• 08 Jul 2020 5:46 PM | Kerrie Green (Administrator)

    Enterprise Care and REMSMART today announced a new strategic alliance, launching Australia’s most comprehensive online remuneration portal for the not-for-profit (NFP) sector. The first of its kind in Australia, this interactive digital platform will support NFPs in shaping defensible pay strategies and attracting high performing talent.

    The alliance will see the digital transformation of Enterprise Care’s esteemed annual NFP remuneration report to a dynamic online salary portal powered by REMSMART. Enterprise Care’s new cloud-based dashboard report will continue to collate research from the hundreds of organisation’s across the aged care, charity, professional, industry, humanitarian, healthcare, sporting and community sectors and reinvent the customer experience, enabling instant accessible remuneration data, searchable across specific criteria, including role, sector and location.

    “Not-for-profits at their essence are stewards of external funding, whether that be from government, members or private donors,” said Damien Smith AM, Managing Director of Enterprise Care, a consulting firm with vast experience in the not-for-profit sector. “And justifying their renumeration strategy is a big part of effective stewardship.”

    “We are thrilled to be working with REMSMART to enable Australian NFPs to more effectively dissect, report and benchmark pay decisions across their organisation and, in doing so, ensure their teams have the best chance of success.”

    Founded in 1999, the Enterprise Care Not-For-Profit Remuneration Report is Australia’s longest running and highly valued NFP salary survey. It takes in data from a broad spectrum of the country’s $140 plus billion dollar sector, including salary averages from CEOs, CFOs, program managers, human resources, marketing and administration, plus many others.

    Allan Feinberg, Managing Director of REMSMART said of the project, “There are a lot of opportunities for Boards to be more attuned with their governance practices around pay rates. Our new strategic alliance represents a perfect marriage of expertise—merging both Enterprise Care’s in depth knowledge of the NFP sector and our proficiency in remuneration design and reporting, packaged and hosted within our proven platform to easily interrogate and analyse data.”

    An Australia-wide consultancy, REMSMART provides salary benchmarking data and insights to professional services firm BDO to inform their consulting services. Their comprehensive data is also utilised by HR professionals, remuneration committees and Boards from mining and metals, and ASX listed companies for competitive retention and reward decisions. Adding to REMSMART’s suite of remuneration portals, including Board & Executive and Mining & Metals pay surveys, this new innovation is scheduled for delivery in October.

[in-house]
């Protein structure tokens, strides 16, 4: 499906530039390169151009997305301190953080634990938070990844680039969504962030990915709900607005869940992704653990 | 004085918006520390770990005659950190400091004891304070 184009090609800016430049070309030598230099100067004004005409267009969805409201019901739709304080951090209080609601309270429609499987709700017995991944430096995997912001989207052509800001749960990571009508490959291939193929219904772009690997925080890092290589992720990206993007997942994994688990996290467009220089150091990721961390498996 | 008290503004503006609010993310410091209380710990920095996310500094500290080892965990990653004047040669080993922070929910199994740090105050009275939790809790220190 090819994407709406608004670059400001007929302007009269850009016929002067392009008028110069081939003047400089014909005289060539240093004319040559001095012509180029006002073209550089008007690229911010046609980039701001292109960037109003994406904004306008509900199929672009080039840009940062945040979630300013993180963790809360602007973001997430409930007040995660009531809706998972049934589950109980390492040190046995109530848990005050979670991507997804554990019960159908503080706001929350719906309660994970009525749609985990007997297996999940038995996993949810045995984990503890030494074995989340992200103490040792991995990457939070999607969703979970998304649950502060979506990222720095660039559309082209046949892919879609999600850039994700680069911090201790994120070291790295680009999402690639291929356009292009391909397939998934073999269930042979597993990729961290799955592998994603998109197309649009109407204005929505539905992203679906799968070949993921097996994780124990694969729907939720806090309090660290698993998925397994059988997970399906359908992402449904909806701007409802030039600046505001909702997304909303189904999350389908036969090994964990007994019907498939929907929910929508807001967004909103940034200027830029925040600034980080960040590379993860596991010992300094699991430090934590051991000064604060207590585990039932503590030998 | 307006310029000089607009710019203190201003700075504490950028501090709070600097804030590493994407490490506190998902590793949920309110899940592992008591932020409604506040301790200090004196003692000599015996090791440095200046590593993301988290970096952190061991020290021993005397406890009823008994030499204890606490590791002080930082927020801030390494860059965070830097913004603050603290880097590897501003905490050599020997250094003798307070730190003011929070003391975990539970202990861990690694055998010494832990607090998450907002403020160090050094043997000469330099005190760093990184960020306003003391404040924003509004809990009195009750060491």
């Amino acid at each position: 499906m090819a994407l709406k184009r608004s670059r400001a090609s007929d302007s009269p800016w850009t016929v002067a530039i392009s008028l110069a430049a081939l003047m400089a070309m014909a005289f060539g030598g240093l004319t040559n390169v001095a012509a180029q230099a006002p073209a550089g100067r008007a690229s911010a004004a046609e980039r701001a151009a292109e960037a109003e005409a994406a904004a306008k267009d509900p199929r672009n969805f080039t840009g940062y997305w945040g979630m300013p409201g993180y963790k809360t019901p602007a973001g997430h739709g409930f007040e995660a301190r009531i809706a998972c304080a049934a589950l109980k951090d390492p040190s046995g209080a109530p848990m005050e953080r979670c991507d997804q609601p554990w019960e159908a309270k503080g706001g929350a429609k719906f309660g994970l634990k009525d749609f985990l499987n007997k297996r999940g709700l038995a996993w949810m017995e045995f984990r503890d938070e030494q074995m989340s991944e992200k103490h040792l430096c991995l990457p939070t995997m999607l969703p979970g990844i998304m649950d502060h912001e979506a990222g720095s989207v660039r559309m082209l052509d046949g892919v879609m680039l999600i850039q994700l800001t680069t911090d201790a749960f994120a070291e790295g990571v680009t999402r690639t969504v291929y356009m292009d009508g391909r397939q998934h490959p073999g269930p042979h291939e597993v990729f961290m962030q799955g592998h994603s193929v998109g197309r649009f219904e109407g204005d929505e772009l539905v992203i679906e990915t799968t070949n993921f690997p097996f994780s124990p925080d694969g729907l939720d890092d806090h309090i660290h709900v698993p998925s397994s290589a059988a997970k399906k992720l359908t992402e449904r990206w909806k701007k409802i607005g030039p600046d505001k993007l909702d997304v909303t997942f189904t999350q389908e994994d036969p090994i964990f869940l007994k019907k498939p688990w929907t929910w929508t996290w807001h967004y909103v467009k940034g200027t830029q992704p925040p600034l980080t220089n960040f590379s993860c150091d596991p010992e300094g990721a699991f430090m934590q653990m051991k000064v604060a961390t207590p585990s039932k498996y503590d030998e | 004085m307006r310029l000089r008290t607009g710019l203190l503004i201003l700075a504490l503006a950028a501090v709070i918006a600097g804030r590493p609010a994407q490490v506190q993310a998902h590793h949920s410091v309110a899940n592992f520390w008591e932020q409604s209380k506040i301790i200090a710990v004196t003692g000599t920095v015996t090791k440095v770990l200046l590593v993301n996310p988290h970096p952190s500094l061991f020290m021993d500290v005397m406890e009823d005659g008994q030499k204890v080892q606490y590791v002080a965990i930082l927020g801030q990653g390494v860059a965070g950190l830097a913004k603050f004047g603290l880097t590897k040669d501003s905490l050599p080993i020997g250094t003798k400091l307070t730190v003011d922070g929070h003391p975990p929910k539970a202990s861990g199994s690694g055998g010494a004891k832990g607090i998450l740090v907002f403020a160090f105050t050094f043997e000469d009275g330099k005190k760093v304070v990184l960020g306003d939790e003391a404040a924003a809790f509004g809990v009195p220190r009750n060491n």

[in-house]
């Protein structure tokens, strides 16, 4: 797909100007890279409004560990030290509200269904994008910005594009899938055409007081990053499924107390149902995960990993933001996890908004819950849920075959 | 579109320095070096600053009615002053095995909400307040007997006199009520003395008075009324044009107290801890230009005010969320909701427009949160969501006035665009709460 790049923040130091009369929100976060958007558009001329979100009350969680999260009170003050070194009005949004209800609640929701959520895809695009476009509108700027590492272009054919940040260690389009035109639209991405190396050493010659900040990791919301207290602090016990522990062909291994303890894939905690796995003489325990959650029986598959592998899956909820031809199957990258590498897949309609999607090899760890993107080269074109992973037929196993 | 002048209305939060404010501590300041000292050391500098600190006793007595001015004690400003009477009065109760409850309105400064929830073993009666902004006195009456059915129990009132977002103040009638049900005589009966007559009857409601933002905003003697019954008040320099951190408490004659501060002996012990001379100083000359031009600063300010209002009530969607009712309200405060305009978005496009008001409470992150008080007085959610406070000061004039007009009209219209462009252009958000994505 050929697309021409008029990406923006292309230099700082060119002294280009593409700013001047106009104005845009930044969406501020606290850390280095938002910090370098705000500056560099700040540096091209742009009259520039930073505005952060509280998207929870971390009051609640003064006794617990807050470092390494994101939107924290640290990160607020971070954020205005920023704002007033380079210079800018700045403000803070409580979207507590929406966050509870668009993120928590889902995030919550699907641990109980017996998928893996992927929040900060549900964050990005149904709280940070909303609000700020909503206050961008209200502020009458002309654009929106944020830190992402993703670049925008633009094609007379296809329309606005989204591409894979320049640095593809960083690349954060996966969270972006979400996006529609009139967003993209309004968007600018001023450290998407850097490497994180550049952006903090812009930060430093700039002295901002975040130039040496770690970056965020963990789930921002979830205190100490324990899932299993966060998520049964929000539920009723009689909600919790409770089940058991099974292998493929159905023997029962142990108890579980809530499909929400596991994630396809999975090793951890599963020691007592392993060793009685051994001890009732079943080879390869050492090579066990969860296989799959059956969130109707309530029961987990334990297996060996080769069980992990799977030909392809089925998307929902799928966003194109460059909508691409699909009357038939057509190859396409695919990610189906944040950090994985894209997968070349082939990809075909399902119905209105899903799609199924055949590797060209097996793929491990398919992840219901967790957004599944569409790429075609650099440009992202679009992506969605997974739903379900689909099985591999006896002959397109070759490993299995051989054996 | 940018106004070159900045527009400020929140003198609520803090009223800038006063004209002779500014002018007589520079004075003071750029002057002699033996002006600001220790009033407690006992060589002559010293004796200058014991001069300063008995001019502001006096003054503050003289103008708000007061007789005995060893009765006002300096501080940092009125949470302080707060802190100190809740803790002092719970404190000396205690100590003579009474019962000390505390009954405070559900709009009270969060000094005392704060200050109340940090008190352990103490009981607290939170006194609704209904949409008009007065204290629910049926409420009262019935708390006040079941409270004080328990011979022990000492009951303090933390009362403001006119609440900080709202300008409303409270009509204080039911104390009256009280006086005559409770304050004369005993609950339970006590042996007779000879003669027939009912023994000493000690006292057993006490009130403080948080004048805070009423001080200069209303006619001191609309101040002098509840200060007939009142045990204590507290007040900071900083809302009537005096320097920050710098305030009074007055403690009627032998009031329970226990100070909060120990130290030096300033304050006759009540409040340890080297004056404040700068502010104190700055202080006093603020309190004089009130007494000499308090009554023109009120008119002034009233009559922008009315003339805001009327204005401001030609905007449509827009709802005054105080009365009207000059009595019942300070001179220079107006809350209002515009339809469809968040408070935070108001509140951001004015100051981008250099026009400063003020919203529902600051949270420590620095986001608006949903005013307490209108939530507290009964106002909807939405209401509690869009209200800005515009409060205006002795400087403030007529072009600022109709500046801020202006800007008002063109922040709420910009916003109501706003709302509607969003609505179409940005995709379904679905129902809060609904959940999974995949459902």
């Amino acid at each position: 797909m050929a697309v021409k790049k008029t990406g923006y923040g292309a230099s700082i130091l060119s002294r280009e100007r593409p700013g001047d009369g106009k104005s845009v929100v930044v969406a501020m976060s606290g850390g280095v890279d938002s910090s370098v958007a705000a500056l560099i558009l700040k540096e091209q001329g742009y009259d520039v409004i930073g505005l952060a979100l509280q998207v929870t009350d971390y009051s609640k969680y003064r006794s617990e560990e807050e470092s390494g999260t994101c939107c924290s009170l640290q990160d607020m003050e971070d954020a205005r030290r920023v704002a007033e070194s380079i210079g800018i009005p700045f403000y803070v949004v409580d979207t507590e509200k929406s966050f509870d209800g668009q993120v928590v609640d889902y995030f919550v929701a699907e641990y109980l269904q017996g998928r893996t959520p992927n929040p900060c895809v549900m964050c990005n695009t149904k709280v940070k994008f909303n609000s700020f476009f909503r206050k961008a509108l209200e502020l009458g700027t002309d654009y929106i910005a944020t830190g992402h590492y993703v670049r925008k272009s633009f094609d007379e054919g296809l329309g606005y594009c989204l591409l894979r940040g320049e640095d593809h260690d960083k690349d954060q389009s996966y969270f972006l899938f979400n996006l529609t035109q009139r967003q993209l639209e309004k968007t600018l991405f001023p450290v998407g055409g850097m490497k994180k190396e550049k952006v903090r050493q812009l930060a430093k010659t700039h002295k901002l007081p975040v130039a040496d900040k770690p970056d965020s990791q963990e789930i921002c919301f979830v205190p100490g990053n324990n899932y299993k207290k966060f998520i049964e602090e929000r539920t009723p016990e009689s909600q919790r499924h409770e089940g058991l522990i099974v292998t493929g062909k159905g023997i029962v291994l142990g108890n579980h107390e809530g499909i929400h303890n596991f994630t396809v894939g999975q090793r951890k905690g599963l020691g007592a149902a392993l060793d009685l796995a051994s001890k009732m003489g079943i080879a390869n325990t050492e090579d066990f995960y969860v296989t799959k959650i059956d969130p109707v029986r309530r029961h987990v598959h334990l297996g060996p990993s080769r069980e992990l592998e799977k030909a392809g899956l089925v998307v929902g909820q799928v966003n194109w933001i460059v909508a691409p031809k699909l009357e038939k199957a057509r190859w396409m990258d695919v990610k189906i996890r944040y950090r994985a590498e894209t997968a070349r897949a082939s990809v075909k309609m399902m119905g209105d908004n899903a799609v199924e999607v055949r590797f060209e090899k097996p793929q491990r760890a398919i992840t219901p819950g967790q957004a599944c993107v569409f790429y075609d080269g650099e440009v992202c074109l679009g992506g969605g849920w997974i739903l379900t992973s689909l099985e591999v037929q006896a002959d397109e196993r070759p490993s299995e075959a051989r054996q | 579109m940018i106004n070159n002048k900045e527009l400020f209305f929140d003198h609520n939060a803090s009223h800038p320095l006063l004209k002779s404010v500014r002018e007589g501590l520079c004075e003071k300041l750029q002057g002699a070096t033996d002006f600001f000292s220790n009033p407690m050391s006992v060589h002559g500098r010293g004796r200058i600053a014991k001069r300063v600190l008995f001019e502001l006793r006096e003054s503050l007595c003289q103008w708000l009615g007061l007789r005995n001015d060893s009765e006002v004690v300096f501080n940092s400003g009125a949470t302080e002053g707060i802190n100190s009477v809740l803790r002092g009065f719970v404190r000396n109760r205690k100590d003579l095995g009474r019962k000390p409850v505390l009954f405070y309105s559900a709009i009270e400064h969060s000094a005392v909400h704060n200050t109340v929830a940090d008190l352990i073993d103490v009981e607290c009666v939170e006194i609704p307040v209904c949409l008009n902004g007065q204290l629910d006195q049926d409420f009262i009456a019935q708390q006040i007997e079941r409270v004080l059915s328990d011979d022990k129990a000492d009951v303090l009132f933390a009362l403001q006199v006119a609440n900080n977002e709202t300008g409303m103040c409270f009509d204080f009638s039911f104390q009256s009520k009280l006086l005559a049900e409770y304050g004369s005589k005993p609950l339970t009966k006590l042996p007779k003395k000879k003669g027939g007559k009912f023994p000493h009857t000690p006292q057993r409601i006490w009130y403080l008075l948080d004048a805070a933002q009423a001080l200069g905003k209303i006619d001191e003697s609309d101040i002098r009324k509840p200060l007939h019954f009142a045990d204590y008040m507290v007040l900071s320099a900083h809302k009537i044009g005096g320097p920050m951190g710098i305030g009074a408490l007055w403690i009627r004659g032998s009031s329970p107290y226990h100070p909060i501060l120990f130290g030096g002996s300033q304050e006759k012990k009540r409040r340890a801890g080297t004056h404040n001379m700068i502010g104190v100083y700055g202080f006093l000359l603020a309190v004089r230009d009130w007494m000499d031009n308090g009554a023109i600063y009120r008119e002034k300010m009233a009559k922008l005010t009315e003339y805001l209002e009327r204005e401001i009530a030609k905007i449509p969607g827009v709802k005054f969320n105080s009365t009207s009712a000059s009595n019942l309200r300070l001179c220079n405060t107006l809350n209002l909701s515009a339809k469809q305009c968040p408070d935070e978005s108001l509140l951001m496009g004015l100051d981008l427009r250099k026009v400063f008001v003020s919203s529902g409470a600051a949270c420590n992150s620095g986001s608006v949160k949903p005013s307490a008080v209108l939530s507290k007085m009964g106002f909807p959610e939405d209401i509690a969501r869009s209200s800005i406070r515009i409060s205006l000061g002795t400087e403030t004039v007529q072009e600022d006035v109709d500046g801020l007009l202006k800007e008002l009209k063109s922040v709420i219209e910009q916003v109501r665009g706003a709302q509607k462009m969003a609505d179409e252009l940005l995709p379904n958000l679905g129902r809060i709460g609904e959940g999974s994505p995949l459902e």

For more information about the Enterprise Care Not-For-Profit Remuneration Portal, powered by Remsmart, visit

        ENDS —


    Damien Smith AM

    Enterprise Care Pty Ltd

    T: +61 (0) 418 325 781

    Founded in 1988, Enterprise Care’s purpose is “the intelligence of positive social impact”. Working with not-for-profit, government and commercial organisations, Enterprise Care is focussed on delivering practical solutions enabling positive transformational change.  Whatever the issue - governance, remuneration, legal, people or organisational performance management, Enterprise Care works with Boards, directors, CEOs and senior staff to ensure the sustainable transformation of all types of organisations. Recently Enterprise Care launched Governance Intelligence® audits, which allows the diagnosing of an organisation’s governance issues and designing a pragmatic and workable strategy to improve the organisation’s performance and achieve a positive outcome.

    REMSMART is a subscription-based ‘in the cloud’ remuneration survey platform for the mining and metals sector and ASX listed companies, bringing together survey insights and people expertise to provide an accessible total reward solution. Its up-to-date and function specific remuneration portals provide validation and peer group benchmarking for competitive retention and reward decisions. Trusted by HR professionals, Boards and Remuneration Committees, REMSMART’s user-friendly dashboard is backed by personal and accessible support, at an affordable subscription rate to keep businesses in step with the market.